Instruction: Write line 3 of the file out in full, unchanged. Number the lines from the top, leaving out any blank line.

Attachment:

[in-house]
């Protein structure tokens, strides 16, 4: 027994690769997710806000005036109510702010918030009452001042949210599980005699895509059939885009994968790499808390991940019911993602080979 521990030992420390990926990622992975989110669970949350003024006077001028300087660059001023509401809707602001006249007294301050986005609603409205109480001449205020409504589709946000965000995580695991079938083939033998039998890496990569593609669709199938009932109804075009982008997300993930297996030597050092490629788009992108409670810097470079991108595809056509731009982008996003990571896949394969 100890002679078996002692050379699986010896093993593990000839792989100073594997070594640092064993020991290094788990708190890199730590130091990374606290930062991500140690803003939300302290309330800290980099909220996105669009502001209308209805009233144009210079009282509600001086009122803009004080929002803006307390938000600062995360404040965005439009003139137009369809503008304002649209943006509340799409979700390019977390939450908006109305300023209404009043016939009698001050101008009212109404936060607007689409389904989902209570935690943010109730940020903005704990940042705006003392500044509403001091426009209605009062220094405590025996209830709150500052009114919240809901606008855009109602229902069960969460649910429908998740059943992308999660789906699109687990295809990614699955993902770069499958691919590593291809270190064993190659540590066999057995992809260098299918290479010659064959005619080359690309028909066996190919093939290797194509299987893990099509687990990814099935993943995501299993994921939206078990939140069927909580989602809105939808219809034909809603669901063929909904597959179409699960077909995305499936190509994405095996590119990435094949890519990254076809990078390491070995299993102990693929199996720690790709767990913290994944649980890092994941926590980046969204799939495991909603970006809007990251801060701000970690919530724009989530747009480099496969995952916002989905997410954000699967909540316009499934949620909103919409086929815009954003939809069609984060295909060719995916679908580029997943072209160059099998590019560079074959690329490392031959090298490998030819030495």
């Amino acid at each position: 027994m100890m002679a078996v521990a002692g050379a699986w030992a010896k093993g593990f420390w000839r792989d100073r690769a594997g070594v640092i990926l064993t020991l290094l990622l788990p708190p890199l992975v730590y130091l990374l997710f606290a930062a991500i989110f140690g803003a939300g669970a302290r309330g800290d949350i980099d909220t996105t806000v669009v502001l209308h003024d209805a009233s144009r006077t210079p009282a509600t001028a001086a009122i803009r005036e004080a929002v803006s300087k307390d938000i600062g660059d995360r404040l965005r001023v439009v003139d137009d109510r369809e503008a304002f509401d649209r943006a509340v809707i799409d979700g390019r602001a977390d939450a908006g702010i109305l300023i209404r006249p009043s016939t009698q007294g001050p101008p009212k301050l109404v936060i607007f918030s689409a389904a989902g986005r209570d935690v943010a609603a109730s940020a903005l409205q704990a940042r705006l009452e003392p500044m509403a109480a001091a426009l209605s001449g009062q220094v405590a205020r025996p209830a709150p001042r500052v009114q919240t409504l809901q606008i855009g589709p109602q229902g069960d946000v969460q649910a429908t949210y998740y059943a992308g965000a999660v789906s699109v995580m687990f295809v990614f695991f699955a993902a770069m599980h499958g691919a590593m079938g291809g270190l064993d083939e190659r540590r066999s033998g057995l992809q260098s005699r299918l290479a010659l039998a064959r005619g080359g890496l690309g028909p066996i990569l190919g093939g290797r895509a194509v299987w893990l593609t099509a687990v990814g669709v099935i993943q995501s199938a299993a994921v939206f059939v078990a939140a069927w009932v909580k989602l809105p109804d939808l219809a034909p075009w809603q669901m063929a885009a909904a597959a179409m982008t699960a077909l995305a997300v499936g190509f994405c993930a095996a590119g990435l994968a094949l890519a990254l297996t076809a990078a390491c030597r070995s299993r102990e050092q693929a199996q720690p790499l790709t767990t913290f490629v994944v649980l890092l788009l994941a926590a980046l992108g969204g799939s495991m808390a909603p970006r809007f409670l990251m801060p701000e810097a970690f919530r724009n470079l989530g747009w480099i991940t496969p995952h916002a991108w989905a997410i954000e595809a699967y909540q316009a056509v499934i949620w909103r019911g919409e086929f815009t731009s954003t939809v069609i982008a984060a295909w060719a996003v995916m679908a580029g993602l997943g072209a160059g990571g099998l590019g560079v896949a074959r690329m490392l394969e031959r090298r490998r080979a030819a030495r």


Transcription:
């Amino acid at each position: 027994m100890m002679a078996v521990a002692g050379a699986w030992a010896k093993g593990f420390w000839r792989d100073r690769a594997g070594v640092i990926l064993t020991l290094l990622l788990p708190p890199l992975v730590y130091l990374l997710f606290a930062a991500i989110f140690g803003a939300g669970a302290r309330g800290d949350i980099d909220t996105t806000v669009v502001l209308h003024d209805a009233s144009r006077t210079p009282a509600t001028a001086a009122i803009r005036e004080a929002v803006s300087k307390d938000i600062g660059d995360r404040l965005r001023v439009v003139d137009d109510r369809e503008a304002f509401d649209r943006a509340v809707i799409d979700g390019r602001a977390d939450a908006g702010i109305l300023i209404r006249p009043s016939t009698q007294g001050p101008p009212k301050l109404v936060i607007f918030s689409a389904a989902g986005r209570d935690v943010a609603a109730s940020a903005l409205q704990a940042r705006l009452e003392p500044m509403a109480a001091a426009l209605s001449g009062q220094v405590a205020r025996p209830a709150p001042r500052v009114q919240t409504l809901q606008i855009g589709p109602q229902g069960d946000v969460q649910a429908t949210y998740y059943a992308g965000a999660v789906s699109v995580m687990f295809v990614f695991f699955a993902a770069m599980h499958g691919a590593m079938g291809g270190l064993d083939e190659r540590r066999s033998g057995l992809q260098s005699r299918l290479a010659l039998a064959r005619g080359g890496l690309g028909p066996i990569l190919g093939g290797r895509a194509v299987w893990l593609t099509a687990v990814g669709v099935i993943q995501s199938a299993a994921v939206f059939v078990a939140a069927w009932v909580k989602l809105p109804d939808l219809a034909p075009w809603q669901m063929a885009a909904a597959a179409m982008t699960a077909l995305a997300v499936g190509f994405c993930a095996a590119g990435l994968a094949l890519a990254l297996t076809a990078a390491c030597r070995s299993r102990e050092q693929a199996q720690p790499l790709t767990t913290f490629v994944v649980l890092l788009l994941a926590a980046l992108g969204g799939s495991m808390a909603p970006r809007f409670l990251m801060p701000e810097a970690f919530r724009n470079l989530g747009w480099i991940t496969p995952h916002a991108w989905a997410i954000e595809a699967y909540q316009a056509v499934i949620w909103r019911g919409e086929f815009t731009s954003t939809v069609i982008a984060a295909w060719a996003v995916m679908a580029g993602l997943g072209a160059g990571g099998l590019g560079v896949a074959r690329m490392l394969e031959r090298r490998r080979a030819a030495r």